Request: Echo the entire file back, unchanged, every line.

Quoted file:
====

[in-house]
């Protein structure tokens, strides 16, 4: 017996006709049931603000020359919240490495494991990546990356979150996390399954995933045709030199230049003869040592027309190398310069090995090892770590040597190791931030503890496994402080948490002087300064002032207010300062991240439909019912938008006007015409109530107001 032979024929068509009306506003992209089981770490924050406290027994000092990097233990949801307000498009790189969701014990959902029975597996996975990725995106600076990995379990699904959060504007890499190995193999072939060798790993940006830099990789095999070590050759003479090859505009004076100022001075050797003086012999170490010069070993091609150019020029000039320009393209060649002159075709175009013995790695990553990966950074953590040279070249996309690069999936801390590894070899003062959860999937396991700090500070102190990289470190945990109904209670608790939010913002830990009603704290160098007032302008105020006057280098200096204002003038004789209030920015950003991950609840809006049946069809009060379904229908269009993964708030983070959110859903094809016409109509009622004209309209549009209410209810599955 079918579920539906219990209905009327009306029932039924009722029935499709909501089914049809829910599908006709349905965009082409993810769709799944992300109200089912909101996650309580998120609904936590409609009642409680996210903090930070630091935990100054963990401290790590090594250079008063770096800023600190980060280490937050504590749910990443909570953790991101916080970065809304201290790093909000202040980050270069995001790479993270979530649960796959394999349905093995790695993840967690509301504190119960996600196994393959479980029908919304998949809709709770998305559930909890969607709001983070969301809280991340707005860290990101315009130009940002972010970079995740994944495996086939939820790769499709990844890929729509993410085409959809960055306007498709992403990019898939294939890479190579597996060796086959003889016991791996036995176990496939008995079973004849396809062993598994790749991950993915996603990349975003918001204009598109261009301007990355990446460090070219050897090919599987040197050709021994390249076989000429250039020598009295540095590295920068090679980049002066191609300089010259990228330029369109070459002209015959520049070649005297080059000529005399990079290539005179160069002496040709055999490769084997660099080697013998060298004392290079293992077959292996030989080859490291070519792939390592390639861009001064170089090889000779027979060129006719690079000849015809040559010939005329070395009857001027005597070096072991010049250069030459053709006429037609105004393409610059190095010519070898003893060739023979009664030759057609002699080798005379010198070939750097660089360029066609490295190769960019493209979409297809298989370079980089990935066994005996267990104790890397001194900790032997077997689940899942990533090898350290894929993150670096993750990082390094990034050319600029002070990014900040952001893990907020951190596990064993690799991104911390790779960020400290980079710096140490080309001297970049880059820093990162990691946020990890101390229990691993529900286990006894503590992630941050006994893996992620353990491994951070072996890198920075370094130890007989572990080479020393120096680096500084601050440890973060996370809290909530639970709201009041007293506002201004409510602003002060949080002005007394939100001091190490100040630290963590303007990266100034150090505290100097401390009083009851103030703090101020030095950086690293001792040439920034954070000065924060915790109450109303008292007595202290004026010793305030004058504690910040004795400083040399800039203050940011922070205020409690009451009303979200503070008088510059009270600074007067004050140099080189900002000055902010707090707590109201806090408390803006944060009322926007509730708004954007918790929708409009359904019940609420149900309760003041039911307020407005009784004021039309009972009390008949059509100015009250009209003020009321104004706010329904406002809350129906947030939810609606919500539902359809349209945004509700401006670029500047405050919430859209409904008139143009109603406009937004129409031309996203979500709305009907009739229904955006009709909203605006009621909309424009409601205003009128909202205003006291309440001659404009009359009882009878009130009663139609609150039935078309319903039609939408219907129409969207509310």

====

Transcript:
[in-house]
């Protein structure tokens, strides 16, 4: 017996006709049931603000020359919240490495494991990546990356979150996390399954995933045709030199230049003869040592027309190398310069090995090892770590040597190791931030503890496994402080948490002087300064002032207010300062991240439909019912938008006007015409109530107001 032979024929068509009306506003992209089981770490924050406290027994000092990097233990949801307000498009790189969701014990959902029975597996996975990725995106600076990995379990699904959060504007890499190995193999072939060798790993940006830099990789095999070590050759003479090859505009004076100022001075050797003086012999170490010069070993091609150019020029000039320009393209060649002159075709175009013995790695990553990966950074953590040279070249996309690069999936801390590894070899003062959860999937396991700090500070102190990289470190945990109904209670608790939010913002830990009603704290160098007032302008105020006057280098200096204002003038004789209030920015950003991950609840809006049946069809009060379904229908269009993964708030983070959110859903094809016409109509009622004209309209549009209410209810599955 079918579920539906219990209905009327009306029932039924009722029935499709909501089914049809829910599908006709349905965009082409993810769709799944992300109200089912909101996650309580998120609904936590409609009642409680996210903090930070630091935990100054963990401290790590090594250079008063770096800023600190980060280490937050504590749910990443909570953790991101916080970065809304201290790093909000202040980050270069995001790479993270979530649960796959394999349905093995790695993840967690509301504190119960996600196994393959479980029908919304998949809709709770998305559930909890969607709001983070969301809280991340707005860290990101315009130009940002972010970079995740994944495996086939939820790769499709990844890929729509993410085409959809960055306007498709992403990019898939294939890479190579597996060796086959003889016991791996036995176990496939008995079973004849396809062993598994790749991950993915996603990349975003918001204009598109261009301007990355990446460090070219050897090919599987040197050709021994390249076989000429250039020598009295540095590295920068090679980049002066191609300089010259990228330029369109070459002209015959520049070649005297080059000529005399990079290539005179160069002496040709055999490769084997660099080697013998060298004392290079293992077959292996030989080859490291070519792939390592390639861009001064170089090889000779027979060129006719690079000849015809040559010939005329070395009857001027005597070096072991010049250069030459053709006429037609105004393409610059190095010519070898003893060739023979009664030759057609002699080798005379010198070939750097660089360029066609490295190769960019493209979409297809298989370079980089990935066994005996267990104790890397001194900790032997077997689940899942990533090898350290894929993150670096993750990082390094990034050319600029002070990014900040952001893990907020951190596990064993690799991104911390790779960020400290980079710096140490080309001297970049880059820093990162990691946020990890101390229990691993529900286990006894503590992630941050006994893996992620353990491994951070072996890198920075370094130890007989572990080479020393120096680096500084601050440890973060996370809290909530639970709201009041007293506002201004409510602003002060949080002005007394939100001091190490100040630290963590303007990266100034150090505290100097401390009083009851103030703090101020030095950086690293001792040439920034954070000065924060915790109450109303008292007595202290004026010793305030004058504690910040004795400083040399800039203050940011922070205020409690009451009303979200503070008088510059009270600074007067004050140099080189900002000055902010707090707590109201806090408390803006944060009322926007509730708004954007918790929708409009359904019940609420149900309760003041039911307020407005009784004021039309009972009390008949059509100015009250009209003020009321104004706010329904406002809350129906947030939810609606919500539902359809349209945004509700401006670029500047405050919430859209409904008139143009109603406009937004129409031309996203979500709305009907009739229904955006009709909203605006009621909309424009409601205003009128909202205003006291309440001659404009009359009882009878009130009663139609609150039935078309319903039609939408219907129409969207509310």